Workers in Hollywood created thousands of picket signs in recent days, but they may not need them after all.
The International Alliance of Theatrical Stage Employees, Moving Picture Technicians, Artists and Allied Crafts (IATSE) reached a tentative agreement on a new contract with the major film studios late Saturday. The union had said that 60,000 workers would walk off the job if such an agreement hadn’t been reached by midnight Sunday night.
Any tentative contracts would still have to be reviewed and ratified by membership, meaning more negotiations may come. If workers were to strike, it would be the largest work stoppage in the U.S. private sector since 2007.
Jarryd Gonzales, a spokesperson for the the Alliance of Motion Picture and Television Producers (AMPTP), the industry group representing TV and film studios, confirmed the deal to HuffPost. Deadline was first to report there was an agreement.
IATSE said the two sides had agreed to a deal covering industry workers in Hollywood, but had yet to finalize a deal for workers under contract outside Los Angeles. However, IATSE President Matthew Loeb called it a “Hollywood ending” in a statement, suggesting he was confident workers would not end up on the picket line.
“We went toe to toe with some of the richest and most powerful entertainment and tech companies in the world, and we have now reached an agreement with the AMPTP that meets our members’ needs,” Loeb said.
The union said the deal for what’s known as the Hollywood “basic agreement” includes 3% annual wage increases; higher pay for streaming content; a minimum 10-hour “turnaround” time between shifts; and at least 54 hours of rest over the weekend, among other provisions. The union did not release a full draft of the agreement.
The union said it was still working on a tentative deal for workers under what’s known as the “area standards” agreement, which mostly covers workers outside Hollywood.
Under the union’s rules, the basic agreement is not ratified by a straightforward member vote. Instead, the union uses an electoral college-style system. Each of the 13 local unions covered by the contract gets a number of delegate votes based on its size. Members cast ballots in a winner-take-all vote within each local. A contract just needs to win a majority of the 385 delegate votes to pass, so the results wouldn’t necessarily reflect the popular vote by members.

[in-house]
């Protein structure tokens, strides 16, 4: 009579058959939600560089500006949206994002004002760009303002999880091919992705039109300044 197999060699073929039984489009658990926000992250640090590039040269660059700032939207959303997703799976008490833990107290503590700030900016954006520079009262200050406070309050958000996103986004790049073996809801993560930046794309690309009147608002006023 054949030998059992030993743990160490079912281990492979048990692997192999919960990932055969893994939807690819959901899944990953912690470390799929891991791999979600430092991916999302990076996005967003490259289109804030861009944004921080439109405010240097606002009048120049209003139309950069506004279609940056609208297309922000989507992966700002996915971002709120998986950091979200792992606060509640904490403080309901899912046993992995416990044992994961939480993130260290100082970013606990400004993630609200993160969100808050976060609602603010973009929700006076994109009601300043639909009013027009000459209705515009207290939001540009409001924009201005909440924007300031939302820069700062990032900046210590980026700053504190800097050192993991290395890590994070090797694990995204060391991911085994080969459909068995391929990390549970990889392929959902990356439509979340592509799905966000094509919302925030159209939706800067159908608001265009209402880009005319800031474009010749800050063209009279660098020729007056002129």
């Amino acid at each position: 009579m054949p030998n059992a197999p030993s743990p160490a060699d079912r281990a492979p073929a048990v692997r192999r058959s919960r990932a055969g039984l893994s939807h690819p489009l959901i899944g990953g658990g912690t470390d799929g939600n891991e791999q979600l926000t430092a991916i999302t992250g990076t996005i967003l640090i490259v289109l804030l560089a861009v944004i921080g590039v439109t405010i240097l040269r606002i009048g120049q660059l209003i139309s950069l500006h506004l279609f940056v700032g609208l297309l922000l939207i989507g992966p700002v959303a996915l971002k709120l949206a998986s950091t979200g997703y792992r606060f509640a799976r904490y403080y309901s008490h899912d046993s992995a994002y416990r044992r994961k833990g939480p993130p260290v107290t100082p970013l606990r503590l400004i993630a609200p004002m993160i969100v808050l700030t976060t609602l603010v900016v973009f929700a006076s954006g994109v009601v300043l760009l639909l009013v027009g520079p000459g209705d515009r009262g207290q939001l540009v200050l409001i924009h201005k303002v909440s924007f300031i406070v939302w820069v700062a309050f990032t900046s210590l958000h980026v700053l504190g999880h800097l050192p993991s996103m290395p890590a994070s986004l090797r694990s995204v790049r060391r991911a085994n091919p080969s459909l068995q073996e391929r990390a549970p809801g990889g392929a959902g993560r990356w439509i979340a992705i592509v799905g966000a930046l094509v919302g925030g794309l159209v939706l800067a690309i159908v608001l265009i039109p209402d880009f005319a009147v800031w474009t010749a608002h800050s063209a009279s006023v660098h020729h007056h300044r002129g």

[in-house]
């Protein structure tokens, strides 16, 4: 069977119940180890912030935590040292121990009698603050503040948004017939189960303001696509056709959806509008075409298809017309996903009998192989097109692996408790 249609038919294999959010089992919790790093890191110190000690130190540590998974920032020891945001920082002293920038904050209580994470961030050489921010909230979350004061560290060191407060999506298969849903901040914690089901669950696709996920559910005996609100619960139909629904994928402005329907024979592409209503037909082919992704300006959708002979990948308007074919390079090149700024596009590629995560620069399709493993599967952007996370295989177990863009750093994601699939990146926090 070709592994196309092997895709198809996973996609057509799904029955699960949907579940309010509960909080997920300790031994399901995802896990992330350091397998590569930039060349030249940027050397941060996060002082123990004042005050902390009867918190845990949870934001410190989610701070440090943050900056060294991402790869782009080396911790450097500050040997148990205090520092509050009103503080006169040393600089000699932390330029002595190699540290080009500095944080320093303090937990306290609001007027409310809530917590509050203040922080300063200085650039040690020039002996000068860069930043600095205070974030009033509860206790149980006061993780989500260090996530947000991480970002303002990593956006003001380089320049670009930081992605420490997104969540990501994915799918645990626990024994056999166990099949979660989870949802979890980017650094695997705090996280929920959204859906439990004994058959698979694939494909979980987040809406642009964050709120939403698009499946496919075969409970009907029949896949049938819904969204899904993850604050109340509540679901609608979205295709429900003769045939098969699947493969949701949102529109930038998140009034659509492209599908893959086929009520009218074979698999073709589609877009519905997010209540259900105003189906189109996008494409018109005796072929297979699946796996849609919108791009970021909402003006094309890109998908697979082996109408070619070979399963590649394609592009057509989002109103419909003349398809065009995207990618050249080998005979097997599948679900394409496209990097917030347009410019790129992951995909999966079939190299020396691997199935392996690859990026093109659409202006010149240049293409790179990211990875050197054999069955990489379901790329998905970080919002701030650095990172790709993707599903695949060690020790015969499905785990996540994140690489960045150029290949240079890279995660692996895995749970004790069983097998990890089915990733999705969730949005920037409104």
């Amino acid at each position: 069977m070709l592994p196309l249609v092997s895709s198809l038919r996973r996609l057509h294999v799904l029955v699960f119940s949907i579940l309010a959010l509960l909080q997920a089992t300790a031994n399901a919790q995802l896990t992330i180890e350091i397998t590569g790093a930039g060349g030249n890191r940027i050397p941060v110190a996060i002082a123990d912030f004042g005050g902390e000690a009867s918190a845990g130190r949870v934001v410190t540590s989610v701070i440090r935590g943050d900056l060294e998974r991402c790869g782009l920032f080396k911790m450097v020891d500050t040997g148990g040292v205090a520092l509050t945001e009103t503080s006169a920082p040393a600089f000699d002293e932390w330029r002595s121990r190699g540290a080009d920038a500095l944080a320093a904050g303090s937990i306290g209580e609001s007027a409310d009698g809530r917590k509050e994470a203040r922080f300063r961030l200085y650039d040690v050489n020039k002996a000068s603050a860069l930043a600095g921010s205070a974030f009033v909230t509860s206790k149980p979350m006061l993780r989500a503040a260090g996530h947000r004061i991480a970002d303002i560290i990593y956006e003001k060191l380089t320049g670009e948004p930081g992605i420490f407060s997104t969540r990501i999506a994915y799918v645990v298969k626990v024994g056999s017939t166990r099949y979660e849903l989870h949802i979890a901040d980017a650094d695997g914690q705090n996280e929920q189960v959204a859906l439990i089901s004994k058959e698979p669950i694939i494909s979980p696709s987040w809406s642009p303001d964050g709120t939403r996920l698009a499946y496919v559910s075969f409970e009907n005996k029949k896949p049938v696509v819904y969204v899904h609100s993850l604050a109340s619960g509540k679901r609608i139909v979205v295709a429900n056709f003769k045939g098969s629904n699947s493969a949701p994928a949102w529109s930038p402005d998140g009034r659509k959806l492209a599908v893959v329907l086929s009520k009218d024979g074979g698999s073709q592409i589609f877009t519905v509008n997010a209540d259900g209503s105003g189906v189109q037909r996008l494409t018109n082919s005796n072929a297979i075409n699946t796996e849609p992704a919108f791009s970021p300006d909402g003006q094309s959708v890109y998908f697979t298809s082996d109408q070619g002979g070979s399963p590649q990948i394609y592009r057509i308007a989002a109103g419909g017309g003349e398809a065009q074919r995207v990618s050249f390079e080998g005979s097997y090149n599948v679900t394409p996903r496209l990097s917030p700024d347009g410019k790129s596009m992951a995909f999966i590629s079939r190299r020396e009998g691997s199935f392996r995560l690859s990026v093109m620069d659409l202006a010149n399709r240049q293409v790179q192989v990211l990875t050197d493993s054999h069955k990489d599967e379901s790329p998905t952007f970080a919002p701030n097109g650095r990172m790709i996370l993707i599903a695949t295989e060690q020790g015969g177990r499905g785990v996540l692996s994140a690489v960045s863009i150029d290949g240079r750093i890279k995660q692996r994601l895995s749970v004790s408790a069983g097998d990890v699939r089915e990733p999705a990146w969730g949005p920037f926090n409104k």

IATSE represents film and TV workers known as “below-the-line” crew because they fall beneath the well-known actors, directors and producers on budget sheets. They work as camera technicians, editors, script coordinators, costume designers and other behind-the-scenes personnel who are essential to show business.
The strike threat reflected years of frustration over the working conditions in Los Angeles and smaller film hubs around the country.
In recent weeks, IATSE members shared stories of working 14-plus-hour days and not seeing their families. They demanded stronger protections for rest and recuperation. They also wanted to boost the wage scale for work done on streaming projects, since studios have been able to pay workers less for that work compared to traditional film and TV.
Loeb told HuffPost last week that the two sides had made progress in negotiations, but that workers were still determined to win language in the contract discouraging brutally long workdays.
“It’s about family life,” Loeb said. “It’s about rest and health and safety on the job and coming home from the job.”
IATSE had more than 30 bargaining sessions with the AMPTP, which includes Disney, Netflix, Warner Bros., Amazon and other studios.
Earlier this month, IATSE held a strike vote in order to determine whether members were willing to walk off the job if the union’s negotiators felt the studios were not offering a satisfactory deal. Roughly 90% of eligible members cast ballots, and more than 98% voted to authorize a strike.
This story has been updated with an explanation of IATSE’s ratification process.